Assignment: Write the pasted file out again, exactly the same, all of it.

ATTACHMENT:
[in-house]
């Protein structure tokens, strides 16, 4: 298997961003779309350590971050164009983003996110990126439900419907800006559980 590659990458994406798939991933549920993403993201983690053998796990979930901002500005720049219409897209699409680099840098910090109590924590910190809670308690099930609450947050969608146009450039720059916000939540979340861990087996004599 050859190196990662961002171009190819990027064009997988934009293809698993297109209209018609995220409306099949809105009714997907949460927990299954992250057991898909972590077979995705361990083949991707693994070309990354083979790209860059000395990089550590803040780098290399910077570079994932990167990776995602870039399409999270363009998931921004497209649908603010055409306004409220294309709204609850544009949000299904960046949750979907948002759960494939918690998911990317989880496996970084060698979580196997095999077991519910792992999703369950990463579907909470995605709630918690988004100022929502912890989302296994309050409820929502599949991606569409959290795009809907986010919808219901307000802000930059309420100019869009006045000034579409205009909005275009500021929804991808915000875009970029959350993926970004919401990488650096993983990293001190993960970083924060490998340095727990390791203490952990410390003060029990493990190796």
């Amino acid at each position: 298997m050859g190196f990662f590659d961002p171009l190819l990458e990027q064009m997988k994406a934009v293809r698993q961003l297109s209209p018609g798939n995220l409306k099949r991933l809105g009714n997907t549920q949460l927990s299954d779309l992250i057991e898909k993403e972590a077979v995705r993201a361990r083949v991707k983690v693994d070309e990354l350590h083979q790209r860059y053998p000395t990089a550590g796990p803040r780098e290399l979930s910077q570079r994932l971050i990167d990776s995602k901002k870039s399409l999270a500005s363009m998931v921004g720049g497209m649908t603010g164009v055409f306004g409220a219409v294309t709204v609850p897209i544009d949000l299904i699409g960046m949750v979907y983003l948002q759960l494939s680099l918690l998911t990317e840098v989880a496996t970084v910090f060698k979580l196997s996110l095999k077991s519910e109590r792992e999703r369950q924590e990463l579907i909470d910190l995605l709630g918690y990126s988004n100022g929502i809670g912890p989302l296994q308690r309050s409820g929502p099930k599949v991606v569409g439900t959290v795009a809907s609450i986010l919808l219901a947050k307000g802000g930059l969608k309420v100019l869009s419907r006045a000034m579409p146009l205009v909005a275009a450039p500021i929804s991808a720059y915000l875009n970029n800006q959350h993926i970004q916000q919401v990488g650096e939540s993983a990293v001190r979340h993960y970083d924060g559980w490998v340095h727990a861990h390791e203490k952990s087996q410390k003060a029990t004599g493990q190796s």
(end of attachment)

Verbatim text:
[in-house]
């Protein structure tokens, strides 16, 4: 298997961003779309350590971050164009983003996110990126439900419907800006559980 590659990458994406798939991933549920993403993201983690053998796990979930901002500005720049219409897209699409680099840098910090109590924590910190809670308690099930609450947050969608146009450039720059916000939540979340861990087996004599 050859190196990662961002171009190819990027064009997988934009293809698993297109209209018609995220409306099949809105009714997907949460927990299954992250057991898909972590077979995705361990083949991707693994070309990354083979790209860059000395990089550590803040780098290399910077570079994932990167990776995602870039399409999270363009998931921004497209649908603010055409306004409220294309709204609850544009949000299904960046949750979907948002759960494939918690998911990317989880496996970084060698979580196997095999077991519910792992999703369950990463579907909470995605709630918690988004100022929502912890989302296994309050409820929502599949991606569409959290795009809907986010919808219901307000802000930059309420100019869009006045000034579409205009909005275009500021929804991808915000875009970029959350993926970004919401990488650096993983990293001190993960970083924060490998340095727990390791203490952990410390003060029990493990190796």
């Amino acid at each position: 298997m050859g190196f990662f590659d961002p171009l190819l990458e990027q064009m997988k994406a934009v293809r698993q961003l297109s209209p018609g798939n995220l409306k099949r991933l809105g009714n997907t549920q949460l927990s299954d779309l992250i057991e898909k993403e972590a077979v995705r993201a361990r083949v991707k983690v693994d070309e990354l350590h083979q790209r860059y053998p000395t990089a550590g796990p803040r780098e290399l979930s910077q570079r994932l971050i990167d990776s995602k901002k870039s399409l999270a500005s363009m998931v921004g720049g497209m649908t603010g164009v055409f306004g409220a219409v294309t709204v609850p897209i544009d949000l299904i699409g960046m949750v979907y983003l948002q759960l494939s680099l918690l998911t990317e840098v989880a496996t970084v910090f060698k979580l196997s996110l095999k077991s519910e109590r792992e999703r369950q924590e990463l579907i909470d910190l995605l709630g918690y990126s988004n100022g929502i809670g912890p989302l296994q308690r309050s409820g929502p099930k599949v991606v569409g439900t959290v795009a809907s609450i986010l919808l219901a947050k307000g802000g930059l969608k309420v100019l869009s419907r006045a000034m579409p146009l205009v909005a275009a450039p500021i929804s991808a720059y915000l875009n970029n800006q959350h993926i970004q916000q919401v990488g650096e939540s993983a990293v001190r979340h993960y970083d924060g559980w490998v340095h727990a861990h390791e203490k952990s087996q410390k003060a029990t004599g493990q190796s």